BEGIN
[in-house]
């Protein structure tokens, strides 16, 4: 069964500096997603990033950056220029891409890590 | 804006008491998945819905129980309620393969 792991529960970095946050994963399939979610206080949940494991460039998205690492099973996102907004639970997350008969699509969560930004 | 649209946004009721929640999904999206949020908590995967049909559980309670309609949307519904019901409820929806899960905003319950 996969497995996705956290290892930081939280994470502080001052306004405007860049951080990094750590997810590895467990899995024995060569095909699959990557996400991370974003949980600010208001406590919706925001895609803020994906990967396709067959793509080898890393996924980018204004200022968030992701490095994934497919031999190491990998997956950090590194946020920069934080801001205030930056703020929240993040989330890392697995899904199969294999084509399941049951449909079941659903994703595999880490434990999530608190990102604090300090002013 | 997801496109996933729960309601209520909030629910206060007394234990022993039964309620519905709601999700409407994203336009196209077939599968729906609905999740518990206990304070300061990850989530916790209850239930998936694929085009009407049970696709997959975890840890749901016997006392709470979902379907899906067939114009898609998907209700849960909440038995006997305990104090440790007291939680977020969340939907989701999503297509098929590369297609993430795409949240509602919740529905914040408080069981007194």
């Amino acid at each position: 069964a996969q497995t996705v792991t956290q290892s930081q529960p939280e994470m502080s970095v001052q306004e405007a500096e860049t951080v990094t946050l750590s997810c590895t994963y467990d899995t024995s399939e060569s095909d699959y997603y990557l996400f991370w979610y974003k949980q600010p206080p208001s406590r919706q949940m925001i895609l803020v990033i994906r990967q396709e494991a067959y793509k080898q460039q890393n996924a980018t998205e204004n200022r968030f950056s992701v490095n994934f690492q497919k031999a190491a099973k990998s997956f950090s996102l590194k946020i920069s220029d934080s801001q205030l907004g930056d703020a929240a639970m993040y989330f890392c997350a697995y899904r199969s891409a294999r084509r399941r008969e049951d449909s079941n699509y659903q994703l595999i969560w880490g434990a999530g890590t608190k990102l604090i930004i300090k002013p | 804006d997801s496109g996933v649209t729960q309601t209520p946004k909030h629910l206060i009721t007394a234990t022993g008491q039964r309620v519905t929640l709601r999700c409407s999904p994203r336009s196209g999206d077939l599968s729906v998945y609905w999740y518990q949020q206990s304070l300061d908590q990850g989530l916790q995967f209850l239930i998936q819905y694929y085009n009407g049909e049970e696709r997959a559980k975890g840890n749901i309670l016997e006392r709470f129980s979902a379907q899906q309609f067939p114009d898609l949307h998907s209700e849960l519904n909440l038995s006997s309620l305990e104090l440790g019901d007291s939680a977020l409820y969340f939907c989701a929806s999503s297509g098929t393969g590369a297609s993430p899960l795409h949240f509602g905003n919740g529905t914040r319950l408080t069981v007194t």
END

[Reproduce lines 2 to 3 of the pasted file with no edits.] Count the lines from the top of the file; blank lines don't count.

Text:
């Protein structure tokens, strides 16, 4: 069964500096997603990033950056220029891409890590 | 804006008491998945819905129980309620393969 792991529960970095946050994963399939979610206080949940494991460039998205690492099973996102907004639970997350008969699509969560930004 | 649209946004009721929640999904999206949020908590995967049909559980309670309609949307519904019901409820929806899960905003319950 996969497995996705956290290892930081939280994470502080001052306004405007860049951080990094750590997810590895467990899995024995060569095909699959990557996400991370974003949980600010208001406590919706925001895609803020994906990967396709067959793509080898890393996924980018204004200022968030992701490095994934497919031999190491990998997956950090590194946020920069934080801001205030930056703020929240993040989330890392697995899904199969294999084509399941049951449909079941659903994703595999880490434990999530608190990102604090300090002013 | 997801496109996933729960309601209520909030629910206060007394234990022993039964309620519905709601999700409407994203336009196209077939599968729906609905999740518990206990304070300061990850989530916790209850239930998936694929085009009407049970696709997959975890840890749901016997006392709470979902379907899906067939114009898609998907209700849960909440038995006997305990104090440790007291939680977020969340939907989701999503297509098929590369297609993430795409949240509602919740529905914040408080069981007194």
């Amino acid at each position: 069964a996969q497995t996705v792991t956290q290892s930081q529960p939280e994470m502080s970095v001052q306004e405007a500096e860049t951080v990094t946050l750590s997810c590895t994963y467990d899995t024995s399939e060569s095909d699959y997603y990557l996400f991370w979610y974003k949980q600010p206080p208001s406590r919706q949940m925001i895609l803020v990033i994906r990967q396709e494991a067959y793509k080898q460039q890393n996924a980018t998205e204004n200022r968030f950056s992701v490095n994934f690492q497919k031999a190491a099973k990998s997956f950090s996102l590194k946020i920069s220029d934080s801001q205030l907004g930056d703020a929240a639970m993040y989330f890392c997350a697995y899904r199969s891409a294999r084509r399941r008969e049951d449909s079941n699509y659903q994703l595999i969560w880490g434990a999530g890590t608190k990102l604090i930004i300090k002013p | 804006d997801s496109g996933v649209t729960q309601t209520p946004k909030h629910l206060i009721t007394a234990t022993g008491q039964r309620v519905t929640l709601r999700c409407s999904p994203r336009s196209g999206d077939l599968s729906v998945y609905w999740y518990q949020q206990s304070l300061d908590q990850g989530l916790q995967f209850l239930i998936q819905y694929y085009n009407g049909e049970e696709r997959a559980k975890g840890n749901i309670l016997e006392r709470f129980s979902a379907q899906q309609f067939p114009d898609l949307h998907s209700e849960l519904n909440l038995s006997s309620l305990e104090l440790g019901d007291s939680a977020l409820y969340f939907c989701a929806s999503s297509g098929t393969g590369a297609s993430p899960l795409h949240f509602g905003n919740g529905t914040r319950l408080t069981v007194t």